Meet the Author

Sarah Betancourt

Reporter, CommonWealth

About Sarah Betancourt

Sarah Betancourt is a long-time Latina reporter in Massachusetts. Prior to joining Commonwealth, Sarah was a breaking news reporter for The Associated Press in Boston, and a correspondent with The Boston Globe and The Guardian. She has written about immigration, incarceration, and health policy for outlets like NBC, The Boston Institute for Nonprofit Journalism, and the New York Law Journal. Sarah has reported stories such as a national look at teacher shortages, how databases are used by police departments to procure information on immigrants, and uncovered the spread of an infectious disease in children at a family detention center. She has covered the State House, local and national politics, crime and general assignment.

Sarah received a 2018 Investigative Reporters and Editors Award for her role in the ProPublica/NPR story, “They Got Hurt at Work and Then They Got Deported,” which explored how Florida employers and insurance companies were getting out of paying workers compensation benefits by using a state law to ensure injured undocumented workers were arrested or deported. Sarah attended Emerson College for a Bachelor’s Degree in Political Communication, and Columbia University for a fellowship and Master’s degree with the Stabile Center for Investigative Journalism.

About Sarah Betancourt

Sarah Betancourt is a long-time Latina reporter in Massachusetts. Prior to joining Commonwealth, Sarah was a breaking news reporter for The Associated Press in Boston, and a correspondent with The Boston Globe and The Guardian. She has written about immigration, incarceration, and health policy for outlets like NBC, The Boston Institute for Nonprofit Journalism, and the New York Law Journal. Sarah has reported stories such as a national look at teacher shortages, how databases are used by police departments to procure information on immigrants, and uncovered the spread of an infectious disease in children at a family detention center. She has covered the State House, local and national politics, crime and general assignment.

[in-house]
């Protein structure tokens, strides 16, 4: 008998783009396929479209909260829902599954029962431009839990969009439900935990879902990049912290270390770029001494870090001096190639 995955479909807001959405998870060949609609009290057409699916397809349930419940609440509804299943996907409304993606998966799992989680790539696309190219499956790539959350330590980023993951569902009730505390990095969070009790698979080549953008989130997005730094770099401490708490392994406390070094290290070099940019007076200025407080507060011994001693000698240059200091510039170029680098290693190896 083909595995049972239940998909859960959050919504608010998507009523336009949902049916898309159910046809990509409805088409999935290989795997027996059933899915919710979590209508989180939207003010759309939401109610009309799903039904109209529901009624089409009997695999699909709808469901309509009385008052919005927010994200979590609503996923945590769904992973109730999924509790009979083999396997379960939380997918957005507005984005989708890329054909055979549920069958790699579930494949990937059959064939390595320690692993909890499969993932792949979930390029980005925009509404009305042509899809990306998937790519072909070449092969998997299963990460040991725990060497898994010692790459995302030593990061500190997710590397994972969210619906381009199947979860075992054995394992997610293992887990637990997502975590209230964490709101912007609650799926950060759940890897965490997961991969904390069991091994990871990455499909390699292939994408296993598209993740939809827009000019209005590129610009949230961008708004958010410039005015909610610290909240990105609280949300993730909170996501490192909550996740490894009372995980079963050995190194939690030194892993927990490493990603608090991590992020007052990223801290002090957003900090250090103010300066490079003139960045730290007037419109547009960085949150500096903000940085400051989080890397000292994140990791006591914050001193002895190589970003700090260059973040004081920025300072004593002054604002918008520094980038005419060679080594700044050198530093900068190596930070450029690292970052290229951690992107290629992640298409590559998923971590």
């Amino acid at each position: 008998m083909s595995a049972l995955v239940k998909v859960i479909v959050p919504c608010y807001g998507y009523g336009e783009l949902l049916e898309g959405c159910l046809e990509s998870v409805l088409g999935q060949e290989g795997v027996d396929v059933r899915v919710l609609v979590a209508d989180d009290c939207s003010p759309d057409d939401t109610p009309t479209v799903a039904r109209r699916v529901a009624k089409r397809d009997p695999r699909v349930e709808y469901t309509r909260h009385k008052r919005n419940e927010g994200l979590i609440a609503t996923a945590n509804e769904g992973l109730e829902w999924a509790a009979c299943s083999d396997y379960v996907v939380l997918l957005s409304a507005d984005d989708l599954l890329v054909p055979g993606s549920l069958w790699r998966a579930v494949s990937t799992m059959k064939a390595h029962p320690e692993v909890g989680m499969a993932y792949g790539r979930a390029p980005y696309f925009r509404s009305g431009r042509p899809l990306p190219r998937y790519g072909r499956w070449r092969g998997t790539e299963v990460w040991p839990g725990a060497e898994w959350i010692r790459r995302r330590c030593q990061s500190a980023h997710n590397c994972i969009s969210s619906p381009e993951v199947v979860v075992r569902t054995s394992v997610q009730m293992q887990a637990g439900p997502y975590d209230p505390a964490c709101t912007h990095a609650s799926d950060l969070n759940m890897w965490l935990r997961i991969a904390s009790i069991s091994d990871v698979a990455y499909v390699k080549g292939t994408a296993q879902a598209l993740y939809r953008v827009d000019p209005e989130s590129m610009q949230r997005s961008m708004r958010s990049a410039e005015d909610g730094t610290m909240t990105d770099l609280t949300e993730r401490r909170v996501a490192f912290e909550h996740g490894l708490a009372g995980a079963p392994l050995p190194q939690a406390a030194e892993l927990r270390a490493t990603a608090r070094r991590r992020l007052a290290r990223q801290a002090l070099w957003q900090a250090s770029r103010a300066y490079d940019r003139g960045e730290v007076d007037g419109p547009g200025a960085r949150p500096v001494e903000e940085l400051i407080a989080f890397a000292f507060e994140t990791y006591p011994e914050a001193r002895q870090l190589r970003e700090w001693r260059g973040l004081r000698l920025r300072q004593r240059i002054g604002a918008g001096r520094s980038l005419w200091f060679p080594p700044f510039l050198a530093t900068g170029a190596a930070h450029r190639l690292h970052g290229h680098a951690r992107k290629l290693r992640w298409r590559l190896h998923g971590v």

Sarah received a 2018 Investigative Reporters and Editors Award for her role in the ProPublica/NPR story, “They Got Hurt at Work and Then They Got Deported,” which explored how Florida employers and insurance companies were getting out of paying workers compensation benefits by using a state law to ensure injured undocumented workers were arrested or deported. Sarah attended Emerson College for a Bachelor’s Degree in Political Communication, and Columbia University for a fellowship and Master’s degree with the Stabile Center for Investigative Journalism.

The two candidates had two very different, pointed strategies to the debate. Pence took the road of running out the clock, a filibuster method of sorts, as Joanna Weiss called it at WBUR, while looking quite serious and poised. Undecided voters on CNN later called the approach “confident.”

It seemed that Harris anticipated Pence’s many interruptions to her answers, pausing several times to look over and say ““Mr. Vice President, I’m speaking,” just to have him look back over and continue. He interrupted her twice as many times as she interrupted him, the first time when she was responding to Pence’s claim that Biden will raise taxes “on day one” of his presidency.

Marketwatch reports that those moments are resonating for women online, many of whom empathize with the many moments men have interrupted or spoken over them in professional settings.